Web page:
1-10. HABITS AND BEHAVIOR
a. Reaction to Strange Objects.
(1) Rats very often carefully avoid strange objects, even strange food. Since
strange objects may be dangerous or even deadly, it is to the rodent's advantage to
investigate them very cautiously. This "strange-object" reaction has led to many stories
about the "wily" and "highly intelligent" rat. The answer is a great number of these
stories is that the rat recognized the trap only as a strange object to be avoided, not
specifically as a trap. Probably one of the reasons that the last few rats or mice in a
building are so difficult to kill is that these survivors have the strongest reaction to
strange objects. Hence, they avoid all new attempts to kill them. Mice, on the other
hand, are naturally curious (especially the males). They will actively explore any
change to their environment.
(2) Several studies have been made which show the effect of strange objects
in the rodent's environment. During experiments with wild Norway and roof rats,
changing the design of the feeding tray was enough to cause feeding to drop almost to
nothing. This reaction would sometimes persist for several nights. Lights left on at
night in a normally dark room, or unfamiliar noises, also caused a decided drop in
feeding. Even changing the location of a familiar object caused avoidance and a
lowering of general activity. On the other hand, complete removal of a familiar object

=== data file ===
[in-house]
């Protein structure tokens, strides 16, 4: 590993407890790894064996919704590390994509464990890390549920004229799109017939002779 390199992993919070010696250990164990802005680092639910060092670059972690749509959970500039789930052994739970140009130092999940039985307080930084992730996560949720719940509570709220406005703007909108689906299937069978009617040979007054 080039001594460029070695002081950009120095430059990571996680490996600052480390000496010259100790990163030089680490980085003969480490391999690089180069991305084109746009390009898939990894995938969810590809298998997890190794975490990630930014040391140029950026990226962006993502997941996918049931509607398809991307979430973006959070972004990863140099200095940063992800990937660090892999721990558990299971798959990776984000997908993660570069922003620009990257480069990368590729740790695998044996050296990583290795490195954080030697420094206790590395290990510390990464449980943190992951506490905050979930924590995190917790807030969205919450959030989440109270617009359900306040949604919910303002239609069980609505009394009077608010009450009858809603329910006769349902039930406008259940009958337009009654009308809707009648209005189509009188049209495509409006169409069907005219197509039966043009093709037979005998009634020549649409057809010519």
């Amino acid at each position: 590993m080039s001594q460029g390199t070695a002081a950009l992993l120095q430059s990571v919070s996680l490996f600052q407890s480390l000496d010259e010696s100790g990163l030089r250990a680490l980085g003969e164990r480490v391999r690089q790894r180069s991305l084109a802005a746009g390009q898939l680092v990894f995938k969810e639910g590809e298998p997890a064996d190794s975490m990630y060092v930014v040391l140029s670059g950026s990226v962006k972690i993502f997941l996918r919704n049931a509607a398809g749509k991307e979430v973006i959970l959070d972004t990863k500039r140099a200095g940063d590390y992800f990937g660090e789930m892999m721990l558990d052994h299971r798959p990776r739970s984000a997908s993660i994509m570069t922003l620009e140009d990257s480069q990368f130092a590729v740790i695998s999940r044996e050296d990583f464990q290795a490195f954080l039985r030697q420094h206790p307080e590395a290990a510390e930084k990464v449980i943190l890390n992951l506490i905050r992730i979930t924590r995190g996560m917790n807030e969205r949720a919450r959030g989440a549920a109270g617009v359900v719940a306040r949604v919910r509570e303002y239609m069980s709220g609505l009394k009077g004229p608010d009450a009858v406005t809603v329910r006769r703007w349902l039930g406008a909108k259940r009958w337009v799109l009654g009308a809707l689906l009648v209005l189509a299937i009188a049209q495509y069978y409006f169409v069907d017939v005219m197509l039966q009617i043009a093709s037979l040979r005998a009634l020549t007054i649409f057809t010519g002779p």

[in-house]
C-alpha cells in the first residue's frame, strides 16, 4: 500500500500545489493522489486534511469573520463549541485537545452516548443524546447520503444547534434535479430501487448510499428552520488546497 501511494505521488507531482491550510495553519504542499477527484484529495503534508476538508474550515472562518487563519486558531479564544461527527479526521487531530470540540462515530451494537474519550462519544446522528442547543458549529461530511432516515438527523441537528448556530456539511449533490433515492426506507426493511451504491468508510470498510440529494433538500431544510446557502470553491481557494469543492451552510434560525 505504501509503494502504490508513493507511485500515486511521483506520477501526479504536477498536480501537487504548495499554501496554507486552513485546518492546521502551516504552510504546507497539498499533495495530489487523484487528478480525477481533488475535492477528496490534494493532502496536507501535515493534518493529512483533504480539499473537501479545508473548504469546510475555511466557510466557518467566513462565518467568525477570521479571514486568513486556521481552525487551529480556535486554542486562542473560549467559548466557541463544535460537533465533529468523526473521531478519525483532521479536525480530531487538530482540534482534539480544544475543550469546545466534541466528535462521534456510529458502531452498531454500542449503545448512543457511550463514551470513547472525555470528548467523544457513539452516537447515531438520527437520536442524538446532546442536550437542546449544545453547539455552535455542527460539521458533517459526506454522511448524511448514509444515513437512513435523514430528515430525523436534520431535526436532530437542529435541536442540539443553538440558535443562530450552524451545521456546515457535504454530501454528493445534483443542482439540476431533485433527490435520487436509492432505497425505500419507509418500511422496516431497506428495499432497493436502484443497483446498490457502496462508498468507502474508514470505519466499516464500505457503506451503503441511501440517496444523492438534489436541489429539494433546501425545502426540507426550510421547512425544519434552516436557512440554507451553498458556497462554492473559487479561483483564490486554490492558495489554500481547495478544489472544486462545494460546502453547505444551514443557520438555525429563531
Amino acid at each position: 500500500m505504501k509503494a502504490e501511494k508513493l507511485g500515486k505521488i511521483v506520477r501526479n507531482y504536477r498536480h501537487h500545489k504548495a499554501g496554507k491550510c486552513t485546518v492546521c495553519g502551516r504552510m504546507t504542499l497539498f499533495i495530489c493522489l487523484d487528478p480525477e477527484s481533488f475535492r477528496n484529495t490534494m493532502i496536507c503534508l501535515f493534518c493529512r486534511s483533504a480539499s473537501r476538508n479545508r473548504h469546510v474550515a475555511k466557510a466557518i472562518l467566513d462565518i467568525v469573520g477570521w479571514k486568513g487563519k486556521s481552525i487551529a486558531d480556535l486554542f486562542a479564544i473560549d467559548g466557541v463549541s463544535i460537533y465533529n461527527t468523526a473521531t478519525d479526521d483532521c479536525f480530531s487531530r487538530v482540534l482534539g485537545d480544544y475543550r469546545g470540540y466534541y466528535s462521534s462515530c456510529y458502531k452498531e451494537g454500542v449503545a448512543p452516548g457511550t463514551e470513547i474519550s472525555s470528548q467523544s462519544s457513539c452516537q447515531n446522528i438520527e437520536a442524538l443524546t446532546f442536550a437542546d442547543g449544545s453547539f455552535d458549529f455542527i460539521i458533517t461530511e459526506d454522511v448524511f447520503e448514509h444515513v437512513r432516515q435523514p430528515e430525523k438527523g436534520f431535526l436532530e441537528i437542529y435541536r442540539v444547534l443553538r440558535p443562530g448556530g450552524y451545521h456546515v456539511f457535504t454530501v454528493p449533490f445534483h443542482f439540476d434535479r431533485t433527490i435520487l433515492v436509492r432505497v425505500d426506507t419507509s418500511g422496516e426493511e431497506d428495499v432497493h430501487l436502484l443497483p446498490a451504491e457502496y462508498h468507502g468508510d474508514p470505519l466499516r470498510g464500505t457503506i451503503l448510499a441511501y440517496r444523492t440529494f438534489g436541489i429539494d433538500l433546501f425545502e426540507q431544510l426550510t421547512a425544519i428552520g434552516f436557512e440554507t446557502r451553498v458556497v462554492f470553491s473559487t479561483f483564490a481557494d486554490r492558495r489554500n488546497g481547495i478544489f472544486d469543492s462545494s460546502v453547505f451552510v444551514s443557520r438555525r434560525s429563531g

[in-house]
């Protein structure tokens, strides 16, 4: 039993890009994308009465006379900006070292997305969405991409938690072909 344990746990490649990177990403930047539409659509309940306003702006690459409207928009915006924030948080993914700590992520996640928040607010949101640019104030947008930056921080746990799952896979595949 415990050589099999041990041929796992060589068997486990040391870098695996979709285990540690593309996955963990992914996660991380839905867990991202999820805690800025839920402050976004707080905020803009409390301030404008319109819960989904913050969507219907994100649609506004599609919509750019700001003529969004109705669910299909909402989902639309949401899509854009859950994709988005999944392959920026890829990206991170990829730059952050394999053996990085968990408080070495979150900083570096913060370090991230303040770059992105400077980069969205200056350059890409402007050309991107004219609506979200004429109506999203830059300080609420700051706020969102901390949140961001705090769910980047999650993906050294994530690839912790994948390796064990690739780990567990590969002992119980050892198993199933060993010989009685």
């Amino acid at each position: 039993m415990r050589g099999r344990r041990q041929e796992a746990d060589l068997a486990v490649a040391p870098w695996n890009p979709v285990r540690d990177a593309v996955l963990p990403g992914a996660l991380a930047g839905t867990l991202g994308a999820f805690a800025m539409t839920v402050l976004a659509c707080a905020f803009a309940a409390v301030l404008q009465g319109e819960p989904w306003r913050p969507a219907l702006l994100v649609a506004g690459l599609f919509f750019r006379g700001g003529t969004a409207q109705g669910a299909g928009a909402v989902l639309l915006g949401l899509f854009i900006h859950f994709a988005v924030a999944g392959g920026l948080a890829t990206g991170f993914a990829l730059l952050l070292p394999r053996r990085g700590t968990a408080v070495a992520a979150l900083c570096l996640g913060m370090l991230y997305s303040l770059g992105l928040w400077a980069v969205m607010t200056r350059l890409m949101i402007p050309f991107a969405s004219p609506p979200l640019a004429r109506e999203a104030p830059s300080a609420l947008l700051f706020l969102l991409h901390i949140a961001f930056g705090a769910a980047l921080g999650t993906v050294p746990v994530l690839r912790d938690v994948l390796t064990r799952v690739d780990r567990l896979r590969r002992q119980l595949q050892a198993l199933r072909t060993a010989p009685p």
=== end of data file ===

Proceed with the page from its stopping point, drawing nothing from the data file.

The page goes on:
commonly had no effect, even to the extent that rats ran around the place where the
object had been rather than taking the shorter route opened to them by removal of the
object. These studies also point out that rats may avoid new food for several days.
This is an important fact in poisoning operations. When the rat first begins to take a
new food, it may only take "token" amounts. If these amounts contain a sublethal dose
of poison, they may make the animal sick and thus strengthen the avoidance reaction.
This is the biologic basis for the use of unpoisoned bait, or prebaiting, before the poison
is added. The feeding studies also indicate that hunger causes the avoidance of
strange objects to break down more quickly.
(3) In environments where "strange objects" appear regularly, however, rats
and mice may show little or no evidence of the avoidance reaction. This is particularly
true in such places as in warehouses where a constant turnover in harborage and food
is occurring. Rats feeding on garbage are accustomed to new foods and may accept
b. Climbing. One should not underestimate the climbing ability of rats and
mice. Roof rats and house mice are notoriously good climbers, and other rats can climb
very well if they have to. They can climb the vertical walls of most brick buildings or any
vertical surface where they can get a toenail hold. Nailheads or screwheads placed too
close together can serve as steps for rodents to climb. Smooth surfaces can be
climbed if there is a pipe, a corner, or something else against which they can brace their
backs. Vine-covered walls are perfect runways, and since the vines afford
concealment, they can be used by day or night. It is well to remember that rats and